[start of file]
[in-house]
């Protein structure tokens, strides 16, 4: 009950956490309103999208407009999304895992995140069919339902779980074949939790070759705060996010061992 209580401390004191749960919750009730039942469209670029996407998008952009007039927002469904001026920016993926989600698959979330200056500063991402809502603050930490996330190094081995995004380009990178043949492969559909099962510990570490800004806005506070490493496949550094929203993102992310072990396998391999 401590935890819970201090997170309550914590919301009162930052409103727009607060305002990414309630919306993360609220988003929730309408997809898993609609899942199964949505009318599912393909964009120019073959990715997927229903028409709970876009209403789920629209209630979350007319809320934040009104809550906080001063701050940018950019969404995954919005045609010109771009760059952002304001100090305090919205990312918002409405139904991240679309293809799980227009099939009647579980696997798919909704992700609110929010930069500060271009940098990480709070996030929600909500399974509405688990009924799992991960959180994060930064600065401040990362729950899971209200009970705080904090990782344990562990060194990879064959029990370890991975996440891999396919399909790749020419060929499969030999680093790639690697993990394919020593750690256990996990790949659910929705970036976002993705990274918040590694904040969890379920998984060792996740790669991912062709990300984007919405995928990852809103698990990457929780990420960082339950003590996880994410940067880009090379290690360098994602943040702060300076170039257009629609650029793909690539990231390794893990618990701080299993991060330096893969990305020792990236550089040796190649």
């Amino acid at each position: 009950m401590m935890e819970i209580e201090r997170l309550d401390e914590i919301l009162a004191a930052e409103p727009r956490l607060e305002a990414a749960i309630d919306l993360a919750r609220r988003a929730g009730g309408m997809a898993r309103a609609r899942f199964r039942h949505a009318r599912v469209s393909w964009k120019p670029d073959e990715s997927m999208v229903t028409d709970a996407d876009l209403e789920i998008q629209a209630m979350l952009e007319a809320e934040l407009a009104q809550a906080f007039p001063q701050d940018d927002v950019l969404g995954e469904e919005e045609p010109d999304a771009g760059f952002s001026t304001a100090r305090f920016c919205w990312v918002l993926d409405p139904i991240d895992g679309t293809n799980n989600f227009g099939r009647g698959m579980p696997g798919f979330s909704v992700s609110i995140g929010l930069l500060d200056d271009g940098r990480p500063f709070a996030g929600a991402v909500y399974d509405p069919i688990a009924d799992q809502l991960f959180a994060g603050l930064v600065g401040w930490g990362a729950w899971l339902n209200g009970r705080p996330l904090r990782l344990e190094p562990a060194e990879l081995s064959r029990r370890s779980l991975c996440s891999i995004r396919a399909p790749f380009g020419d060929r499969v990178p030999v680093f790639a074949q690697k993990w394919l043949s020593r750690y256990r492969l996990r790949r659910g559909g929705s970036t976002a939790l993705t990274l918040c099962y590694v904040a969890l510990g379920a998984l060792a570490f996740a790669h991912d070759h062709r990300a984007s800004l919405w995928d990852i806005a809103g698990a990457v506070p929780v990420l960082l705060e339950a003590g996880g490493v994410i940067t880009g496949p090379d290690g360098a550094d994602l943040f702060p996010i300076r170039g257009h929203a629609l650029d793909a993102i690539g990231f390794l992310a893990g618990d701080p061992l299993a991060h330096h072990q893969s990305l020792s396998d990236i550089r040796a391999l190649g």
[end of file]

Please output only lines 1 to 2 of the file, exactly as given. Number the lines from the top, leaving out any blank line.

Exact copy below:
[in-house]
């Protein structure tokens, strides 16, 4: 009950956490309103999208407009999304895992995140069919339902779980074949939790070759705060996010061992 209580401390004191749960919750009730039942469209670029996407998008952009007039927002469904001026920016993926989600698959979330200056500063991402809502603050930490996330190094081995995004380009990178043949492969559909099962510990570490800004806005506070490493496949550094929203993102992310072990396998391999 401590935890819970201090997170309550914590919301009162930052409103727009607060305002990414309630919306993360609220988003929730309408997809898993609609899942199964949505009318599912393909964009120019073959990715997927229903028409709970876009209403789920629209209630979350007319809320934040009104809550906080001063701050940018950019969404995954919005045609010109771009760059952002304001100090305090919205990312918002409405139904991240679309293809799980227009099939009647579980696997798919909704992700609110929010930069500060271009940098990480709070996030929600909500399974509405688990009924799992991960959180994060930064600065401040990362729950899971209200009970705080904090990782344990562990060194990879064959029990370890991975996440891999396919399909790749020419060929499969030999680093790639690697993990394919020593750690256990996990790949659910929705970036976002993705990274918040590694904040969890379920998984060792996740790669991912062709990300984007919405995928990852809103698990990457929780990420960082339950003590996880994410940067880009090379290690360098994602943040702060300076170039257009629609650029793909690539990231390794893990618990701080299993991060330096893969990305020792990236550089040796190649």